Just as masterly is the constant but subtle sub-plot that anchors Jeff’s beliefs about the Thorwalds: all the neighbours, both married, attached or single, mirror and comment on Jeff and Lisa’s relationship in some way. The Thorwalds’ marriage is a reversal of the main character’s relationship: Thorwald cares for his invalid wife who nags at him; Lisa looks after Jeff while he frets about not being able to travel and work, and they argue about their relationship. The couple with the terrier have the kind of snug, self-absorbed relationship Jeff fears he might have if he were married. The songwriter and Miss Lonelyhearts are frustrated with their lives; Lisa and Jeff are dissatisfied with aspects of their relationship. Throughout the film, the neighbours’ relationships change: the newly wed couple at the beginning of the film start to argue and nag each other; the long-married couple lose their terrier and perhaps go through a period of grief and evaluation of their relationship before acquiring a new puppy; the dancer all along has been waiting for her soldier boyfriend to return home; and the songwriter, who at last has a hit song, and Miss Lonelyhearts strike up a friendship.
In tandem, Jeff and Lisa’s relationship changes during the course of the film and this change is mirrored in Lisa’s clothes: first we see her in extravagant evening dress which resembles a bridal gown, initially confirming Jeff’s opinion of her as too upper-class for him; over time her clothes change to business wear, a sun-frock and finally casual blouse and jeans, representing her accommodation of Jeff’s preferences and desires. Then by climbing over a balcony and into Thorwald’s home, confronting and resisting the man, and getting hold of the evidence of Thorwald’s wrong-doing, she proves she is willing to get her hands dirty and is capable of changing and becoming the wife Jeff desires. Jeff is forced by circumstances into helplessness and unconsciously mimics the actions of traditionally helpless women in Hollywood movies (for example, putting his hands to his mouth) while watching Thorwald accost Lisa roughly. As a result of Lisa’s actions, Jeff and Lisa finally commit to each other in the wordless coda where they are settled together in his apartment, Jeff able to sleep and no longer interested in watching his neighbours, and Lisa keeping watch over him. By changing her reading material from an adventure novel to a fashion magazine, Lisa signals to viewers that role change is easy for her and is something she can use to get what she needs and wants from Jeff and remain true to herself.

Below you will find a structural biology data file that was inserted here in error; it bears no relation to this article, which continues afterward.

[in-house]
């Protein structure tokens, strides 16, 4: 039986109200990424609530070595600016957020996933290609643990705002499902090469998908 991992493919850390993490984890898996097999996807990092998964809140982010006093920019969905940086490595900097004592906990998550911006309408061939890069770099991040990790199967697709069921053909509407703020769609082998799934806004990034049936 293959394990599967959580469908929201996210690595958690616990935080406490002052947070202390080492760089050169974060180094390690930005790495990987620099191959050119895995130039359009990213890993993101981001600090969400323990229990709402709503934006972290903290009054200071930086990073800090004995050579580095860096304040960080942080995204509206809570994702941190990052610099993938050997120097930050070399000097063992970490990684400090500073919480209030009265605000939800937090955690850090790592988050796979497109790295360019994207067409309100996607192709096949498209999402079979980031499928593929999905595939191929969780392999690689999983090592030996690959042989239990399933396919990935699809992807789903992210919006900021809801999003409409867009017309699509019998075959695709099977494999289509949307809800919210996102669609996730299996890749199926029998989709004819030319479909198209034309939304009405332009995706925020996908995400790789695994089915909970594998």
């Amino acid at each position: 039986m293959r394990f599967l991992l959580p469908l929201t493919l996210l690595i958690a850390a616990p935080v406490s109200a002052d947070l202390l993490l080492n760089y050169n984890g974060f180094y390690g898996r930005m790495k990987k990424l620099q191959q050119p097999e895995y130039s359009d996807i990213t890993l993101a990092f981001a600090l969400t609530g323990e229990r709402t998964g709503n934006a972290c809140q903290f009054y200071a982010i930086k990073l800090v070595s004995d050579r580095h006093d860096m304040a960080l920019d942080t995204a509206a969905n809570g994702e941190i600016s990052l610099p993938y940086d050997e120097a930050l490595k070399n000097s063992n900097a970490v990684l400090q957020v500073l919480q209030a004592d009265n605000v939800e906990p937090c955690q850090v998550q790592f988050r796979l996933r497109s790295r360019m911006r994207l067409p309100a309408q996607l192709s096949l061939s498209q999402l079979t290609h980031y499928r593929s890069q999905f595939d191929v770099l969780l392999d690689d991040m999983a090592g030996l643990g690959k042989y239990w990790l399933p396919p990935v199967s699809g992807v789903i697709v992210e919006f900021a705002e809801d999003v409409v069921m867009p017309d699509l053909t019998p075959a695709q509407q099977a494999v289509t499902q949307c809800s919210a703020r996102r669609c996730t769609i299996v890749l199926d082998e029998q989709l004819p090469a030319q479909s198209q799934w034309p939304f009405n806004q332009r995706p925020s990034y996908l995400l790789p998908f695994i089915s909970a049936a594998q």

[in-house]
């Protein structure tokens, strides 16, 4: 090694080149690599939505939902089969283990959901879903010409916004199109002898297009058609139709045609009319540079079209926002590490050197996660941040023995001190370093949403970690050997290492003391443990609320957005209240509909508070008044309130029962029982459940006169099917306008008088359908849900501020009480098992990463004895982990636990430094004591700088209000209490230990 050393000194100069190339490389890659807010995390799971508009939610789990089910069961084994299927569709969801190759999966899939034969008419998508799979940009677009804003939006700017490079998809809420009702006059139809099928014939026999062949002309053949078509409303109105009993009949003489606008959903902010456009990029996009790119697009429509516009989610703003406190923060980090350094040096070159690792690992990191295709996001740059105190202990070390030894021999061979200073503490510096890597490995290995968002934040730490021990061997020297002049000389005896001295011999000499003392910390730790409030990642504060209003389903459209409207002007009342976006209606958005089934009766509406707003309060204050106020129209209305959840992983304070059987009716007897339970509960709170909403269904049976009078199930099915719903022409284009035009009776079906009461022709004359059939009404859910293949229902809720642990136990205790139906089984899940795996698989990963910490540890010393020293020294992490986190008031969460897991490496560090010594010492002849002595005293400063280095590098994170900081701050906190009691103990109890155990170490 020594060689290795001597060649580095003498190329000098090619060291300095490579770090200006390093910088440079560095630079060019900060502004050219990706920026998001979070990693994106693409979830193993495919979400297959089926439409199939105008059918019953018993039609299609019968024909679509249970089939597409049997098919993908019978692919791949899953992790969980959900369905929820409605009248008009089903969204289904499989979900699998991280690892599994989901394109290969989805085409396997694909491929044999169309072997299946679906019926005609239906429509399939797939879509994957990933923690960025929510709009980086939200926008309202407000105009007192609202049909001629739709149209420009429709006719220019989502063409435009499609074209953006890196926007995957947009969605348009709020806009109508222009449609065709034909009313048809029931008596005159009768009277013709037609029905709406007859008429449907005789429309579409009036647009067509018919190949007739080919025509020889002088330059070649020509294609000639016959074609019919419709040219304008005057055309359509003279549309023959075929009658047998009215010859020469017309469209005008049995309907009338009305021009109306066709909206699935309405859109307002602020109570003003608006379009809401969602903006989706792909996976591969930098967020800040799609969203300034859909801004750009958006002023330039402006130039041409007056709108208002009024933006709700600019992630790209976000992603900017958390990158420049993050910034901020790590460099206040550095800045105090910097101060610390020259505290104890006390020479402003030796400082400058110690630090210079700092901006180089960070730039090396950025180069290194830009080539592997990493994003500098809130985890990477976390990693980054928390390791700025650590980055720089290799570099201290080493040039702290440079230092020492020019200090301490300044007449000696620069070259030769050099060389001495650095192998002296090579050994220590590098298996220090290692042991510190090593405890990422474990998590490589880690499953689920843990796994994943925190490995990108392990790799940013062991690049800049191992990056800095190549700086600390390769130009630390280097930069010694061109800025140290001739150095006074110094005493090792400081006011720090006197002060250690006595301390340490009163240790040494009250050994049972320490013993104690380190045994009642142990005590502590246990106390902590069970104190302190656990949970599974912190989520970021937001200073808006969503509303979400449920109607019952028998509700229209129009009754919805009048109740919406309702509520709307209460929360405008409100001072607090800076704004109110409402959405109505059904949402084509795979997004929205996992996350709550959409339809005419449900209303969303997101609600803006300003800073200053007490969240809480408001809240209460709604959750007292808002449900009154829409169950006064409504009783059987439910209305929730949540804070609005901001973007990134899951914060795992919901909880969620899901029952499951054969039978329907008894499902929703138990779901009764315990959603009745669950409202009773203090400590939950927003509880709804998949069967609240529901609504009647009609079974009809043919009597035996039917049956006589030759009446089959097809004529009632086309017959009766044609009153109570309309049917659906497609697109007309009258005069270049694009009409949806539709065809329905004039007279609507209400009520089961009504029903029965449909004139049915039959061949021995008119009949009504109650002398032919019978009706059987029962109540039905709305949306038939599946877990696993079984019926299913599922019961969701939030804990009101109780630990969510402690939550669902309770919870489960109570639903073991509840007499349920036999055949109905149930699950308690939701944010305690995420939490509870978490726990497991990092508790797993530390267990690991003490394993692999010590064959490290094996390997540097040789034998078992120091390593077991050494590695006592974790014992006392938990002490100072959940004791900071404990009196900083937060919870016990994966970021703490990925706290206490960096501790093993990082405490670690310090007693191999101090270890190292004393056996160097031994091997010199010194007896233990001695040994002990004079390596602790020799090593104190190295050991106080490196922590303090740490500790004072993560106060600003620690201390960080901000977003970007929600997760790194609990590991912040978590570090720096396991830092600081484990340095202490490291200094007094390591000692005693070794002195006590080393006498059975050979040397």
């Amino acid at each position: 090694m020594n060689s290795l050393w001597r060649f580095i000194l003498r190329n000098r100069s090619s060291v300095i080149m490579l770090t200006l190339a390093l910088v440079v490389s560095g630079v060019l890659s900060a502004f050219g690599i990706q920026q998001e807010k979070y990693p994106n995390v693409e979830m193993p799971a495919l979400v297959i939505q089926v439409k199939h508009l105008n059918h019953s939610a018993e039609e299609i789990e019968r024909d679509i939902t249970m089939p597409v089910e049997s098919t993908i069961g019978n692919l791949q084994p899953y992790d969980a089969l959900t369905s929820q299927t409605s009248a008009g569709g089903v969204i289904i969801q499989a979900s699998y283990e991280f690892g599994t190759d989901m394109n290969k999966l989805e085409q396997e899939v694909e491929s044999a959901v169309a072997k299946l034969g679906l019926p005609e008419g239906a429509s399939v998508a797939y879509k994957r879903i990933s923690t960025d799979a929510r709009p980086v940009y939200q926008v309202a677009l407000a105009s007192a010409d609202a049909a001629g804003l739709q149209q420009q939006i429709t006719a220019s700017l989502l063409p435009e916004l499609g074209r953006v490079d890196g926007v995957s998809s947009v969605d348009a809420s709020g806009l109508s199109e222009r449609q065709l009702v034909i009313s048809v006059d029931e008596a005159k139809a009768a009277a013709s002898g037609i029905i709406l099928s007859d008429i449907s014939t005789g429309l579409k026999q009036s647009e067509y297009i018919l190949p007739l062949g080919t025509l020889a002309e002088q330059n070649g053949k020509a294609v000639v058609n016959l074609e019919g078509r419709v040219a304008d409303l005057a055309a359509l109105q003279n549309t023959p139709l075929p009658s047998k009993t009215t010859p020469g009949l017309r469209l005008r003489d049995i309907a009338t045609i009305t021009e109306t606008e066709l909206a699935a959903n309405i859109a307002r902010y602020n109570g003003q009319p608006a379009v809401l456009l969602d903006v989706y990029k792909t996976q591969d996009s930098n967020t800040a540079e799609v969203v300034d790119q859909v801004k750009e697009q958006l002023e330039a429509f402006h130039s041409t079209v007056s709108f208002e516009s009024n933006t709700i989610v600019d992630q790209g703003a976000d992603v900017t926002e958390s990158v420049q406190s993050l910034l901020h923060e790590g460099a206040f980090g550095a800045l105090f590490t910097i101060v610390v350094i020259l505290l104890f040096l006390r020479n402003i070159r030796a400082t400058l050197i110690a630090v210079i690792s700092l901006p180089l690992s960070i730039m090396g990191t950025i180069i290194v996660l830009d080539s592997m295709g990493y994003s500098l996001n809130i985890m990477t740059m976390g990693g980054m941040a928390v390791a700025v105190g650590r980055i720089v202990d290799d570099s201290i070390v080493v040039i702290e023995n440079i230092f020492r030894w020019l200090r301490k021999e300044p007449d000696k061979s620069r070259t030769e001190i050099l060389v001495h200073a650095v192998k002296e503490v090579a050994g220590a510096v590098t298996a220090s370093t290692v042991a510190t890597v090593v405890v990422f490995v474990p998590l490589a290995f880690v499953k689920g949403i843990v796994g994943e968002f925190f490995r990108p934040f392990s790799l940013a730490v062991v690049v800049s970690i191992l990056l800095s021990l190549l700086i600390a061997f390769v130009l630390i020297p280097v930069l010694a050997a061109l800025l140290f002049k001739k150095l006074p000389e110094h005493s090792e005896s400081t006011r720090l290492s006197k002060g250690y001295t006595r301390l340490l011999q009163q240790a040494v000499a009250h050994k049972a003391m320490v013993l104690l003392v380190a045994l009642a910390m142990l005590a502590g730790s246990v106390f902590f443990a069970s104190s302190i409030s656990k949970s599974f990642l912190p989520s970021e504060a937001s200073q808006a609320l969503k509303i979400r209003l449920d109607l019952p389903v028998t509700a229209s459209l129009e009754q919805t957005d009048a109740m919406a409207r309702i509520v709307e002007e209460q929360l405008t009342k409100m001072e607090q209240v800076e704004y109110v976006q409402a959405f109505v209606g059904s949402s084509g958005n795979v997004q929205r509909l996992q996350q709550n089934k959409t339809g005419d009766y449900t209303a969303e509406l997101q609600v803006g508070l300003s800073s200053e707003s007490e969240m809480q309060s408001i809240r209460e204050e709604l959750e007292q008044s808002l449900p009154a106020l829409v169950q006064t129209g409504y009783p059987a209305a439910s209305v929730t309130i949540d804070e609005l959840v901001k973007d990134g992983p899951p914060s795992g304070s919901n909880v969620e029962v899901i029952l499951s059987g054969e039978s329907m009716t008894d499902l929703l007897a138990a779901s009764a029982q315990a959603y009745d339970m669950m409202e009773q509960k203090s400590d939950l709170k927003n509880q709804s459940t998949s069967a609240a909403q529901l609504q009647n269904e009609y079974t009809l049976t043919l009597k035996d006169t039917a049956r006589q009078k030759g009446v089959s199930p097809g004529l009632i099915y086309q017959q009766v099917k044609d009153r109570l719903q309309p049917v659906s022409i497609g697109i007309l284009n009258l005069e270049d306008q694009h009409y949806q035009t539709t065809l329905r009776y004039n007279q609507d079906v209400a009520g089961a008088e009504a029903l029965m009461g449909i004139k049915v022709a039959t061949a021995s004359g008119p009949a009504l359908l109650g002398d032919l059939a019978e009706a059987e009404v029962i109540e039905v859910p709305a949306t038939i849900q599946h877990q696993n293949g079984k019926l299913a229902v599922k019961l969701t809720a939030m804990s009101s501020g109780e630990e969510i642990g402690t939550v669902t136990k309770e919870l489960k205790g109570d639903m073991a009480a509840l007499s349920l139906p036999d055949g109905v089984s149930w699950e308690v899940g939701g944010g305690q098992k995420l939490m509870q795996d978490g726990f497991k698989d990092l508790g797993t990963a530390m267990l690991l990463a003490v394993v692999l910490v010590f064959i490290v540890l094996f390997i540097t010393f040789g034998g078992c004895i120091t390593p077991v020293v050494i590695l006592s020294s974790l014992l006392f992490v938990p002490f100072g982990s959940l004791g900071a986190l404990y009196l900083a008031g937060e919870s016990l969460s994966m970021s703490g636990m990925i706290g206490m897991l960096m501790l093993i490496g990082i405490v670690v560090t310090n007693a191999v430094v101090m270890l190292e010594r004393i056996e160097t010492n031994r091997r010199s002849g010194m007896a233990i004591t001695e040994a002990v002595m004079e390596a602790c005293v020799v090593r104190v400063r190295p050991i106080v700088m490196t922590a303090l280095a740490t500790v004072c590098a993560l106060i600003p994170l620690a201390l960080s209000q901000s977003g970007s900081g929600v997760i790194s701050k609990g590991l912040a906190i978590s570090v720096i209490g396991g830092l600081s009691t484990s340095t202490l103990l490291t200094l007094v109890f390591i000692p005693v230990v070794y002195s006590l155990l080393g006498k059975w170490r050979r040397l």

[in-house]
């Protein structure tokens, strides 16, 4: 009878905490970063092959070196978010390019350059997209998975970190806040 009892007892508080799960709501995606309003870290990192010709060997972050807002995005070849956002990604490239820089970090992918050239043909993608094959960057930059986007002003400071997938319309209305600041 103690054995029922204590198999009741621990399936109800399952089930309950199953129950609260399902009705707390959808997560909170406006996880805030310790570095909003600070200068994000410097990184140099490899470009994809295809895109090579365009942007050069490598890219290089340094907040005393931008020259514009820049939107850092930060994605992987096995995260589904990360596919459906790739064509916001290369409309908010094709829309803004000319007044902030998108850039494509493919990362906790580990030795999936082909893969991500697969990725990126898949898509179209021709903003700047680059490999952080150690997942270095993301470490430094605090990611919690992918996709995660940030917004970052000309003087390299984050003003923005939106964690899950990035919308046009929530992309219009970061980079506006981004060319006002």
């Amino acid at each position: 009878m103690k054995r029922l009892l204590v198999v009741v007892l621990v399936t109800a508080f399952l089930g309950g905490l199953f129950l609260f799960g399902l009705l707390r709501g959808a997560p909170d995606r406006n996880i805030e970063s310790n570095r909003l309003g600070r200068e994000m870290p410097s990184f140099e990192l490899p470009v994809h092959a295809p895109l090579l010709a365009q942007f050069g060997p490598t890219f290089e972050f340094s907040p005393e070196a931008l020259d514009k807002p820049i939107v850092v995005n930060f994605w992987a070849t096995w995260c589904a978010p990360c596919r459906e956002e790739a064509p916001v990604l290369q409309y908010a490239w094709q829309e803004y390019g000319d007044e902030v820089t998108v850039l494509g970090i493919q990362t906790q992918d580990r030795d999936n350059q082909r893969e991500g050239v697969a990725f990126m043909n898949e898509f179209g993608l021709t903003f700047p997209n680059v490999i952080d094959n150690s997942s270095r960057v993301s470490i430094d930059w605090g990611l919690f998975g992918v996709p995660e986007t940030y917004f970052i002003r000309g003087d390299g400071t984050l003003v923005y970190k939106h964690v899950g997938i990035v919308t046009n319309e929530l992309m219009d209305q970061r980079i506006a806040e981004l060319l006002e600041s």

Superficially a caper about a photojournalist used to being the observer and chronicler of events, reinforced by the use of limited first-person point-of-view, “Rear Window” is a clever inversion of the audience as voyeur and an interrogation of the film-viewing habit: we identify early on with Jeff as passive spectators (but able to switch on and off our viewing of the neighbours’ antics at will) and with him are dragged into the crime scenario by Lisa and Stella. Thorwald completes Jeff’s integration into that scenario (and by implication, into the life of the apartment block community): he attacks him and then drags him onto the balcony, attracting the attention of the neighbours; Jeff ironically becomes the main spectacle when he falls and from then on, can never be just a passive observer who can withdraw from the scene whenever he wants. He has to appeal to the neighbours for help and by doing so, he alerts them of his existence; now that they know him, he’s now part of their community and his antics are theirs. The film perhaps is asking us: can viewers just be passive observers and, by observing something happening, aren’t we also influencing the course of events and bringing them to us? After all, Thorwald only attacks Jeff when he discovers Jeff observing him. This is something well worth remembering in our current age where news becomes “news” thanks mainly to media like Youtube, Twitter and Wikileaks: “news” doesn’t exist, or something hasn’t “happened”, if there are no observers to spread it and start off a chain of actions and reactions that involve both observers and the observed.
One observation I might make at this point is that a couple of years after “Rear Window” was released, Grace Kelly had married Prince Rainier of Monaco and was forced to give up her film career; at the same time, she remained an object of tabloid gossip and rumour about her love life, which began at the start of her acting career, right up to and beyond her death in a car crash in 1982. After the sheen of Kelly’s tragic death faded away, the tabloids’ voyeuristic, prurient gaze turned to her children’s various romantic foibles and has followed them to the present day. Kelly attempted to resume her acting career at least once; Hitchcock offered her the lead role in his film “Marnie” but Rainier forced her to turn it down. The contrast between what possibilities marriage implies for Lisa, as demonstrated by Jeff’s neighbours and the film’s closing scene, and what actually worked out for Kelly in her marriage couldn’t have been much greater.